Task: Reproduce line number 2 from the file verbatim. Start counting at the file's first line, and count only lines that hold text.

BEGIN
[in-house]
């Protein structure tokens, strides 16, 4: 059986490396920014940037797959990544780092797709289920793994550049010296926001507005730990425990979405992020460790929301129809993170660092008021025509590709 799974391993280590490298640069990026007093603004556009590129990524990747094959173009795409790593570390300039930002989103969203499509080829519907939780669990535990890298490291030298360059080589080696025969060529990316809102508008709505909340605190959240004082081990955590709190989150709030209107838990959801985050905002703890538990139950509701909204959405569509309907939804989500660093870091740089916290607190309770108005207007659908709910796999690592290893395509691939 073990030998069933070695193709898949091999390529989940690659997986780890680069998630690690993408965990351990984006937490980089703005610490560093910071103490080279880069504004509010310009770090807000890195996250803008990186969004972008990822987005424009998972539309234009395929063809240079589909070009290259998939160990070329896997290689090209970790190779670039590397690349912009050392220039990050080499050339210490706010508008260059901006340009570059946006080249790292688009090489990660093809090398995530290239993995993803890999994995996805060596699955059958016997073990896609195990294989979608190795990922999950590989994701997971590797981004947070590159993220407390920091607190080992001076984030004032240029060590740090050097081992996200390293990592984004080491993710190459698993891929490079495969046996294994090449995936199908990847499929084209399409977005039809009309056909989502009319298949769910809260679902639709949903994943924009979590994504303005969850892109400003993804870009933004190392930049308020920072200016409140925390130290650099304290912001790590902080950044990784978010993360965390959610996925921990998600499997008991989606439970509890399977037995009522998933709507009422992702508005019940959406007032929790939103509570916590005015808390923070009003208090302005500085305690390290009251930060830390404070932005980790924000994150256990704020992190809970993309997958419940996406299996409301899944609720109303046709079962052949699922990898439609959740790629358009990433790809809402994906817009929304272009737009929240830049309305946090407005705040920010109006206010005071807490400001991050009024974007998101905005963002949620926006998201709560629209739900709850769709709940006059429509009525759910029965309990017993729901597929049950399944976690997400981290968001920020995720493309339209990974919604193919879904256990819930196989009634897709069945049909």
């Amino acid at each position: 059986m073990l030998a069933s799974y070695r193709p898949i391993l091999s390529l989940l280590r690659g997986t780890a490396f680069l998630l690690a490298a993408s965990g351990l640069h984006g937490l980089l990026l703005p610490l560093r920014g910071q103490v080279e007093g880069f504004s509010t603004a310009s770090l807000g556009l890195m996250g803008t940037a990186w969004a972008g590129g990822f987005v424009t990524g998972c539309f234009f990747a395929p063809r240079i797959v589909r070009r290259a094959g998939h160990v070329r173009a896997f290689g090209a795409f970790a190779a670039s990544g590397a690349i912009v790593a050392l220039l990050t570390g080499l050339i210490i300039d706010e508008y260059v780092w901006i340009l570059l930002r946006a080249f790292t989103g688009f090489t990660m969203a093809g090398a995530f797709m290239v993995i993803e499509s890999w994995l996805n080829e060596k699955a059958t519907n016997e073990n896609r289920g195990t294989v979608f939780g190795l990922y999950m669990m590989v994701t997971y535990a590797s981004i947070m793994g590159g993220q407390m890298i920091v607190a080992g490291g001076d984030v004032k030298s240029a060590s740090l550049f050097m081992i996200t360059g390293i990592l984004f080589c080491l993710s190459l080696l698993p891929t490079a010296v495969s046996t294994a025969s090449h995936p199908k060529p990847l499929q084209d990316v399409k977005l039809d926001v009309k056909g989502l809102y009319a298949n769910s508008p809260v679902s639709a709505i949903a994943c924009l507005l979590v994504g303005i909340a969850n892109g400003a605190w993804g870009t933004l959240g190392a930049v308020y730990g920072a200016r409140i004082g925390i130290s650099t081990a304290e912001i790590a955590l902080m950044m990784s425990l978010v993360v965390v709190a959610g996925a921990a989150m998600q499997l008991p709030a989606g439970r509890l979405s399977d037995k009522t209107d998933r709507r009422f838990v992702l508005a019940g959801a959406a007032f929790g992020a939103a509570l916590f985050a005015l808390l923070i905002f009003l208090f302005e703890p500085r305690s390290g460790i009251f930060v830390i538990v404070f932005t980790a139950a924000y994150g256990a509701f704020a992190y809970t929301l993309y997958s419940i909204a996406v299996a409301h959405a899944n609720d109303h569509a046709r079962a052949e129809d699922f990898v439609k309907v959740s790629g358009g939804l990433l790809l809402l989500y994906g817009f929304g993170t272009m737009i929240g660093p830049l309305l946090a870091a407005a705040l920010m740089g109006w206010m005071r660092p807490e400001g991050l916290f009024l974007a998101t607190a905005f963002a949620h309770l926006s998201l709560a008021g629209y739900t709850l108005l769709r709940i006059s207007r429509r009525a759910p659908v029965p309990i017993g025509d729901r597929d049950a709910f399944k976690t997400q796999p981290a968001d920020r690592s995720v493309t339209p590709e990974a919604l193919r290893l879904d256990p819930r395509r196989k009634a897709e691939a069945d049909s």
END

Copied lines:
């Protein structure tokens, strides 16, 4: 059986490396920014940037797959990544780092797709289920793994550049010296926001507005730990425990979405992020460790929301129809993170660092008021025509590709 799974391993280590490298640069990026007093603004556009590129990524990747094959173009795409790593570390300039930002989103969203499509080829519907939780669990535990890298490291030298360059080589080696025969060529990316809102508008709505909340605190959240004082081990955590709190989150709030209107838990959801985050905002703890538990139950509701909204959405569509309907939804989500660093870091740089916290607190309770108005207007659908709910796999690592290893395509691939 073990030998069933070695193709898949091999390529989940690659997986780890680069998630690690993408965990351990984006937490980089703005610490560093910071103490080279880069504004509010310009770090807000890195996250803008990186969004972008990822987005424009998972539309234009395929063809240079589909070009290259998939160990070329896997290689090209970790190779670039590397690349912009050392220039990050080499050339210490706010508008260059901006340009570059946006080249790292688009090489990660093809090398995530290239993995993803890999994995996805060596699955059958016997073990896609195990294989979608190795990922999950590989994701997971590797981004947070590159993220407390920091607190080992001076984030004032240029060590740090050097081992996200390293990592984004080491993710190459698993891929490079495969046996294994090449995936199908990847499929084209399409977005039809009309056909989502009319298949769910809260679902639709949903994943924009979590994504303005969850892109400003993804870009933004190392930049308020920072200016409140925390130290650099304290912001790590902080950044990784978010993360965390959610996925921990998600499997008991989606439970509890399977037995009522998933709507009422992702508005019940959406007032929790939103509570916590005015808390923070009003208090302005500085305690390290009251930060830390404070932005980790924000994150256990704020992190809970993309997958419940996406299996409301899944609720109303046709079962052949699922990898439609959740790629358009990433790809809402994906817009929304272009737009929240830049309305946090407005705040920010109006206010005071807490400001991050009024974007998101905005963002949620926006998201709560629209739900709850769709709940006059429509009525759910029965309990017993729901597929049950399944976690997400981290968001920020995720493309339209990974919604193919879904256990819930196989009634897709069945049909």